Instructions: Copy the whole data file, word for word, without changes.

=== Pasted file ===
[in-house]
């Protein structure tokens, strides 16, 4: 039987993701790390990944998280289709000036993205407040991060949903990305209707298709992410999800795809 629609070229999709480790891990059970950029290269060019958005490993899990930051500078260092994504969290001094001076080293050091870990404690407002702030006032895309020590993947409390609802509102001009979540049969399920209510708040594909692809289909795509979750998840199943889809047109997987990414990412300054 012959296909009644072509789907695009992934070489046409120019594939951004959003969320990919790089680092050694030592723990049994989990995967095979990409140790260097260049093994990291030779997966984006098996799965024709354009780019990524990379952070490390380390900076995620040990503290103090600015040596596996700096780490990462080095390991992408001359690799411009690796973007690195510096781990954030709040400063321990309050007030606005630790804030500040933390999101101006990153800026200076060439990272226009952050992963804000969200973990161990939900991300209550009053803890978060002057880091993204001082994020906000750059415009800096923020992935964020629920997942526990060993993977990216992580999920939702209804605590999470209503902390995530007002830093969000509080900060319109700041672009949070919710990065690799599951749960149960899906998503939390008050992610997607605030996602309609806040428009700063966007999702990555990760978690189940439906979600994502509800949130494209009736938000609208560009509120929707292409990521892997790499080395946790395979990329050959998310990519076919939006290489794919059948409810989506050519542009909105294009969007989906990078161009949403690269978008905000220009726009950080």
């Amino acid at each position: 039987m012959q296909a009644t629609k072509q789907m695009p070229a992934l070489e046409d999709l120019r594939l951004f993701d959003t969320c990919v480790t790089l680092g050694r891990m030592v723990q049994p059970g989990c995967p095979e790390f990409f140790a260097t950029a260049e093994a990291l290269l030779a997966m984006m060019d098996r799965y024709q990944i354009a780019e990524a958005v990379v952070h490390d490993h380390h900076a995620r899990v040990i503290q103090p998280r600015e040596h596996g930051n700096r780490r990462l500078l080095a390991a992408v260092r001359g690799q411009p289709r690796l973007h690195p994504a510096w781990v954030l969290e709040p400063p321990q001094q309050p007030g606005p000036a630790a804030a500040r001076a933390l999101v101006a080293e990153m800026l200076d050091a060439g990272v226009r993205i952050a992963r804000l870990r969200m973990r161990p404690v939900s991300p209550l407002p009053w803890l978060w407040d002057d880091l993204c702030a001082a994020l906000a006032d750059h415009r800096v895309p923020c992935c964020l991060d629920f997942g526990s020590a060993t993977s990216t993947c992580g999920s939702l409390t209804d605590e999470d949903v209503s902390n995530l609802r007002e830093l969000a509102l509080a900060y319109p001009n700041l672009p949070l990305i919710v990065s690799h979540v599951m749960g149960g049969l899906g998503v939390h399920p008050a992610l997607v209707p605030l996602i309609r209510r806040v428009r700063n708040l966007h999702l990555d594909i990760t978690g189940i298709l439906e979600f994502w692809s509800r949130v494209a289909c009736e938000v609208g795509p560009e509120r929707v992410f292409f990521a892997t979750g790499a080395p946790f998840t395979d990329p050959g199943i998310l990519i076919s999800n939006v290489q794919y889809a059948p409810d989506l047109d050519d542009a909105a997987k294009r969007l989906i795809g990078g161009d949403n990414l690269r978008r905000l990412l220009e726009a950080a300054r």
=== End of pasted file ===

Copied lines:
[in-house]
């Protein structure tokens, strides 16, 4: 039987993701790390990944998280289709000036993205407040991060949903990305209707298709992410999800795809 629609070229999709480790891990059970950029290269060019958005490993899990930051500078260092994504969290001094001076080293050091870990404690407002702030006032895309020590993947409390609802509102001009979540049969399920209510708040594909692809289909795509979750998840199943889809047109997987990414990412300054 012959296909009644072509789907695009992934070489046409120019594939951004959003969320990919790089680092050694030592723990049994989990995967095979990409140790260097260049093994990291030779997966984006098996799965024709354009780019990524990379952070490390380390900076995620040990503290103090600015040596596996700096780490990462080095390991992408001359690799411009690796973007690195510096781990954030709040400063321990309050007030606005630790804030500040933390999101101006990153800026200076060439990272226009952050992963804000969200973990161990939900991300209550009053803890978060002057880091993204001082994020906000750059415009800096923020992935964020629920997942526990060993993977990216992580999920939702209804605590999470209503902390995530007002830093969000509080900060319109700041672009949070919710990065690799599951749960149960899906998503939390008050992610997607605030996602309609806040428009700063966007999702990555990760978690189940439906979600994502509800949130494209009736938000609208560009509120929707292409990521892997790499080395946790395979990329050959998310990519076919939006290489794919059948409810989506050519542009909105294009969007989906990078161009949403690269978008905000220009726009950080």
């Amino acid at each position: 039987m012959q296909a009644t629609k072509q789907m695009p070229a992934l070489e046409d999709l120019r594939l951004f993701d959003t969320c990919v480790t790089l680092g050694r891990m030592v723990q049994p059970g989990c995967p095979e790390f990409f140790a260097t950029a260049e093994a990291l290269l030779a997966m984006m060019d098996r799965y024709q990944i354009a780019e990524a958005v990379v952070h490390d490993h380390h900076a995620r899990v040990i503290q103090p998280r600015e040596h596996g930051n700096r780490r990462l500078l080095a390991a992408v260092r001359g690799q411009p289709r690796l973007h690195p994504a510096w781990v954030l969290e709040p400063p321990q001094q309050p007030g606005p000036a630790a804030a500040r001076a933390l999101v101006a080293e990153m800026l200076d050091a060439g990272v226009r993205i952050a992963r804000l870990r969200m973990r161990p404690v939900s991300p209550l407002p009053w803890l978060w407040d002057d880091l993204c702030a001082a994020l906000a006032d750059h415009r800096v895309p923020c992935c964020l991060d629920f997942g526990s020590a060993t993977s990216t993947c992580g999920s939702l409390t209804d605590e999470d949903v209503s902390n995530l609802r007002e830093l969000a509102l509080a900060y319109p001009n700041l672009p949070l990305i919710v990065s690799h979540v599951m749960g149960g049969l899906g998503v939390h399920p008050a992610l997607v209707p605030l996602i309609r209510r806040v428009r700063n708040l966007h999702l990555d594909i990760t978690g189940i298709l439906e979600f994502w692809s509800r949130v494209a289909c009736e938000v609208g795509p560009e509120r929707v992410f292409f990521a892997t979750g790499a080395p946790f998840t395979d990329p050959g199943i998310l990519i076919s999800n939006v290489q794919y889809a059948p409810d989506l047109d050519d542009a909105a997987k294009r969007l989906i795809g990078g161009d949403n990414l690269r978008r905000l990412l220009e726009a950080a300054r």